I’m a pretty big participator in the Twitter-verse. I’m not posting all the time or anything like that, but I do check it constantly for updates. If you look at my Twitter feed, it mostly consists of book-related or writing-related things: retweets from favourite authors, my own thoughts on reading/writing, updates from the blog, etcetera. As a fan of authors like John Green and Maureen Johnson, it’s started blowing my mind just how much social media (Twitter especially) has contributed to the fandom surrounding books and their authors, and how now, every author has a face, a persona, an online forum of some kind. In this way, I realized that the author is no longer this mysterious entity hiding behind their words on a page, but a face that gives voice to so many things—not just their writing, but their opinions and their interests and lives, in many cases external to their writing, that I believe has created this aura of celebrity around the modern-day author, and I’m not really sure how this sits with me.

As someone who wants to be an author (I’ve mentioned my secret project on here before), I love the idea of people knowing my name. Maybe that’s egotistical of me, but all I’ve ever wanted was to walk into a bookstore and see my book on shelves, hear people talking about it, know that people have read it and enjoyed it. Nothing would make me happier than to share my crazy imagination with the world, and obviously, there’s something very self-centered and attention-seeking about that. I won’t deny it. I want to see my name on New York Times best sellers lists and on potential movie posters. I want people to say that I’m their favourite author.

But I don’t necessarily want people to know what I look like and where I live and what food I like and what my favourite colour is…

Lately, I’ve found myself avoiding—at all costs—seeing the author photo at the back of any book I’m reading. I’ve found that seeing that picture greatly influences how I interpret and experience the book. I’ll admit that if I’m reading a YA novel about a spunky, young girl and I see that the author is middle-aged, it’s off-putting. I think a part of me is disappointed to see that the author is not the same person I pictured voicing that particular narrative. In fact, I think that’s 90% of why it bothers me. There’s something amiss in picturing the main character and then seeing the author as a different person. Even more disturbing to my reading experience is if I read the author’s biography before or in the middle of reading a novel. It’s like reading The Hobbit and finding out halfway through that Tolkien was a brain surgeon who had a pet dog named Roger and was obsessed with technology (I made all these things up), rather than the hairy hobbit named Bilbo trekking across Middle Earth. I mean, obviously the author is not the same person as the narrator I’m trying to imagine while reading a book, but it doesn’t help me to be reminded of it.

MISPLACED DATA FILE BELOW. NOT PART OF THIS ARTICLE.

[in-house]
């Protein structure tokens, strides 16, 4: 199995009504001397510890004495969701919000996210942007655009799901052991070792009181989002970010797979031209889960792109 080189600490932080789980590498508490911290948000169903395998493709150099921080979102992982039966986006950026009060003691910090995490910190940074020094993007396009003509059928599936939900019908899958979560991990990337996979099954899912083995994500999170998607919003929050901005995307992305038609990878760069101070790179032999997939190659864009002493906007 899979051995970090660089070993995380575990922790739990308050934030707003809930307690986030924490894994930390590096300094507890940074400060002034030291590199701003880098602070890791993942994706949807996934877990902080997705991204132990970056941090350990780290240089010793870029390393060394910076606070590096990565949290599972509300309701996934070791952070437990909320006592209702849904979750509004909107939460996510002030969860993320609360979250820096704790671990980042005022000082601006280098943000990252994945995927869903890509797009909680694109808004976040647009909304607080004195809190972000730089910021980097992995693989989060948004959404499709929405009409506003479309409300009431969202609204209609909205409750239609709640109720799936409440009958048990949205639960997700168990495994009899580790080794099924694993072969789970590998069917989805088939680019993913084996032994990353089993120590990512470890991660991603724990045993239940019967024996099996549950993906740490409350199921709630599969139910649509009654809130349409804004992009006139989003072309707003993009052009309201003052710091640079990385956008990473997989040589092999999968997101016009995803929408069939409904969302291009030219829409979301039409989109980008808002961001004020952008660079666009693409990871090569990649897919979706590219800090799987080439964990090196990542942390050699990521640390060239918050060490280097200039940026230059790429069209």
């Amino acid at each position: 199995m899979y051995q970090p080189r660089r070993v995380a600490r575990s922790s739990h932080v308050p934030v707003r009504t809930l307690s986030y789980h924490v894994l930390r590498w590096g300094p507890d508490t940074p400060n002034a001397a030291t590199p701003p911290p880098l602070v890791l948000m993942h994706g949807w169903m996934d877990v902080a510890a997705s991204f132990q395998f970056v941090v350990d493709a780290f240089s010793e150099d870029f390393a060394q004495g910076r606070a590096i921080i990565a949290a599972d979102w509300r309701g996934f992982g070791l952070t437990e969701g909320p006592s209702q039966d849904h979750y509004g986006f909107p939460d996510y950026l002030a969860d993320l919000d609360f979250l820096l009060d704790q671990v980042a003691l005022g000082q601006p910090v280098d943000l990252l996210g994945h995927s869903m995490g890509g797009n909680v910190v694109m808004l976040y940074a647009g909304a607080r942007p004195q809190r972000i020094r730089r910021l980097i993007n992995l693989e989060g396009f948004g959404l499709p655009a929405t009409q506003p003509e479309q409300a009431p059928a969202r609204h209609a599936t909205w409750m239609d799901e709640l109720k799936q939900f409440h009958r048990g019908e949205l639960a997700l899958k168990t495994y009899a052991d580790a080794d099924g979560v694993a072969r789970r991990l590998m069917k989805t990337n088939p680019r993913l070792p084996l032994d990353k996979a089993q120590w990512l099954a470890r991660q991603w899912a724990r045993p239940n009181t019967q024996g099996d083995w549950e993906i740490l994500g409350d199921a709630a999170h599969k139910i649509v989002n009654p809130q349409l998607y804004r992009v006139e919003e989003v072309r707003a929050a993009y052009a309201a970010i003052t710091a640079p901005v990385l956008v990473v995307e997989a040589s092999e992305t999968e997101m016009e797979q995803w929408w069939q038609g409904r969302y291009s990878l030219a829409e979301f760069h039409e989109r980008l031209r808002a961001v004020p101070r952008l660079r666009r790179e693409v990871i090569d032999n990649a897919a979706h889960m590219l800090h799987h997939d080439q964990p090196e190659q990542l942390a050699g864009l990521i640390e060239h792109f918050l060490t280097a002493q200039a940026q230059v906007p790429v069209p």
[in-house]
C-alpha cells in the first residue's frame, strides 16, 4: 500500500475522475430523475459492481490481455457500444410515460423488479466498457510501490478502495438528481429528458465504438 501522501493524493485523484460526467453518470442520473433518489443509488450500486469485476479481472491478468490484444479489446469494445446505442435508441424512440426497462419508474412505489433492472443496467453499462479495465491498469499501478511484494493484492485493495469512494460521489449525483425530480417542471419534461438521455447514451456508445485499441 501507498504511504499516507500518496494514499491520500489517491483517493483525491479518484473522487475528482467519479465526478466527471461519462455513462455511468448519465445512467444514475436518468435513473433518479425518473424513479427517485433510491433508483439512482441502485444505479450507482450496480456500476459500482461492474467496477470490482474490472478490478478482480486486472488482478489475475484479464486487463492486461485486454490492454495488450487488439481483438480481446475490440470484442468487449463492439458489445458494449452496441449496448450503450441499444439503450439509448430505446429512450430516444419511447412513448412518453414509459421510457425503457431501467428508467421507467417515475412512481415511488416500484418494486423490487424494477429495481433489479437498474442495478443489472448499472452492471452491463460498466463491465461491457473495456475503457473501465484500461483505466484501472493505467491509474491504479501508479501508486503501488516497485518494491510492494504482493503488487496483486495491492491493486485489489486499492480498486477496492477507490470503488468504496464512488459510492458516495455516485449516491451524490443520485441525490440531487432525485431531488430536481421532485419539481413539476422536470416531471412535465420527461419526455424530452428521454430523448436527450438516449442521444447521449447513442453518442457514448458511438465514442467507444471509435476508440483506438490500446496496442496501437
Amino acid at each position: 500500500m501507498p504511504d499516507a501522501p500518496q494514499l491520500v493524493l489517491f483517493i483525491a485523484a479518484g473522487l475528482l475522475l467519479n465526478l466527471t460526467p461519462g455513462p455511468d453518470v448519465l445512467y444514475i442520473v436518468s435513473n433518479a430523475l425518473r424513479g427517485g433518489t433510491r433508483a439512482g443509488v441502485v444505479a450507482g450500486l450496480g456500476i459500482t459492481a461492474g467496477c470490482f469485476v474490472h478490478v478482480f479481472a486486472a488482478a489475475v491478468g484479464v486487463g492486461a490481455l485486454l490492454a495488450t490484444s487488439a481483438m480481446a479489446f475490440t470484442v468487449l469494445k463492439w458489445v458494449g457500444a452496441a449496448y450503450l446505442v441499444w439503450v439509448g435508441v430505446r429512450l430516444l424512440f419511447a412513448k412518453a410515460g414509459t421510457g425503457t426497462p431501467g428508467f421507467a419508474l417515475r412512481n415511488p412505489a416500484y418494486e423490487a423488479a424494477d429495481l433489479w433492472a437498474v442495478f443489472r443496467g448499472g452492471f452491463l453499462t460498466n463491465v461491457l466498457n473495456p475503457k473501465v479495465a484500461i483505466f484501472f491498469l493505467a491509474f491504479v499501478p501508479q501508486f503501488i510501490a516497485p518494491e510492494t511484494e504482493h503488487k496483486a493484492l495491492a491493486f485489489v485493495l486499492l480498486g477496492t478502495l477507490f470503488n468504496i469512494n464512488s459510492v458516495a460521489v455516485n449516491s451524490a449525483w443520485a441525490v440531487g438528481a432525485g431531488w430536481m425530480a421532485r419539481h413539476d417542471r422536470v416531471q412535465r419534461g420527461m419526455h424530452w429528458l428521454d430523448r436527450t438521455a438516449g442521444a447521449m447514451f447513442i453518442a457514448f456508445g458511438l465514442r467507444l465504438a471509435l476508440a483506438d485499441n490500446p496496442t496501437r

There seems to be an obsession these days in putting a face to something. I mean, hello, Facebook. But every site has a space for an avatar, most books have a spot at the back for the author’s photo (which needs to get updated as time goes on or the author ages), and authors are expected to do publicity runs where readers get to meet them. YouTube is also a big thing, which not only puts a face to something, but a voice too, and in a different way than publicity runs because, theoretically, everyone can access a YouTube video without having to leave the comfort of their homes (or hometowns). Now, I don’t have a problem with all of this. For example, I really enjoy the idea of book tours. I think they’re fun and it gives authors the opportunity to receive valuable feedback as well as a little self-esteem boost which they may need in the midst of their next writing adventure. But a part of being an author these days—and something that many agents want to see before they take you on—is that you have the tools to build a successful online platform across a variety of social media outlets.